Lithuanian nationality law operates on the jus sanguinus principle, whereby persons who have a claim to Lithuanian dual citizenship, either through parents, grandparents, great-grandparents may claim Lithuanian citizenship. Lithuanian dual citizenship may also be granted by naturalization. Naturalization requires a residency period, an examination in the Lithuanian language, examination results demonstrating familiarity with the Lithuanian Constitution, a demonstrated means of support, and an oath of loyalty. A right of return clause was included in the 1991 constitution for persons who left Lithuania after its occupation by the Soviet Union in 1940 and their descendants. Lithuanian citizens are also citizens of the European Union and thus enjoy rights of free movement and have the right to vote in elections for the European Parliament.
In November 2006, the Constitutional Court of the Republic of Lithuania ruled that the Law on Citizenship (wording of 17 September 2002 with subsequent amendments and supplements) was "controversial, inconsistent and confusing". At issue was the possession of dual citizenship; the provision extended the right of citizenship, and hence the right to vote, to members of the post-Soviet Lithuanian diaspora, which was concentrated in the United States, Canada, Australia, and Argentina, and their children, grandchildren, and great-grandchildren. The most notable member of this diaspora was Lithuanian President Valdas Adamkus, who had become a United States citizen; he formally renounced US citizenship before taking the oath of office allowing him to continue became a president.. However, if your ancestor was held dual Lithuanian citizenship before 1940 and emigrated to US after Ww2 this requirement doesn`t apply and you might be allowed to receive Lithuania dual citizenship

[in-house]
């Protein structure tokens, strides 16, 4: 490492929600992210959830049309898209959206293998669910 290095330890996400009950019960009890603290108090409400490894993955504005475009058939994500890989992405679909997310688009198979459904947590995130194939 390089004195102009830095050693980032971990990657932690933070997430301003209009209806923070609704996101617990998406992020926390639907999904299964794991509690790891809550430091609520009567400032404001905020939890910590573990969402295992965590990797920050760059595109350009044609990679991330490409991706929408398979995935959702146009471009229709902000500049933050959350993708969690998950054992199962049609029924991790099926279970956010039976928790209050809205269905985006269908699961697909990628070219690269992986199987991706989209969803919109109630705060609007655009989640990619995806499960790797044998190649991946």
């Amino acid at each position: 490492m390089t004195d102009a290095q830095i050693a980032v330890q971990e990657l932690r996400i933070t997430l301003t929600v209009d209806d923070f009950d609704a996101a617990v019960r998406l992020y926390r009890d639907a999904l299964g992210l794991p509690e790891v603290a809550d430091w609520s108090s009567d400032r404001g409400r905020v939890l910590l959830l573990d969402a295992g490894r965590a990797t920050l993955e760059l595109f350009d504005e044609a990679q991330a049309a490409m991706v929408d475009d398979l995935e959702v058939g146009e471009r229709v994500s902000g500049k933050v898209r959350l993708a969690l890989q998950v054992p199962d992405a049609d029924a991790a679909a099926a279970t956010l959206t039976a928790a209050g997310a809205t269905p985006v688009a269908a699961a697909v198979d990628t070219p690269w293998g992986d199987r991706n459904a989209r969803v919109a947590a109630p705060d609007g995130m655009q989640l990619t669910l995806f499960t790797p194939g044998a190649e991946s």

If you are considering trying to obtain Lithuanian citizenship, you are not alone. Many people want to have dual citizenship in Lithuania, but they are not entirely certain is is allowed to obtain citizenship. Most people question if it will actually be possible to have citizenship in Lithuania while still keeping their current citizenship and passport in the USA. Often, the answer is YES (especially in the USA, UK, Canada, South Africa, Australia), but it is important to have an understanding of the rules and how they apply, as well as what you will need to do in order to get dual citizenship.
Many countries today, such as the United States and Lithuania, allow for dual citizenship. USA currently does not have a maximum number of citizenships that are person might hold, as long as the other countries where they are citizens also allow it.
For people living in the US who want to connect with their roots, citizenship in both countries is possible. In order to be eligible for Lithuanian dual citizenship, (citizenship in Lithuania, and the U. S), one must prove they have the right documents How is this done? It is necessary to perform genealogical research into your ancestors to know if you have Lithuanian relatives. If you had an aunt, uncle, parent, or grandparent who held Lithuanian citizenship you may be able to qualify for citizenship. There are some things you will need to know for your research such as:
1. When your ancestor was born, when they came to America, and whether or not they had gone through the process of nationalization. If they were nationalized and how they were naturalized, this can affect whether you qualify and the steps that follow.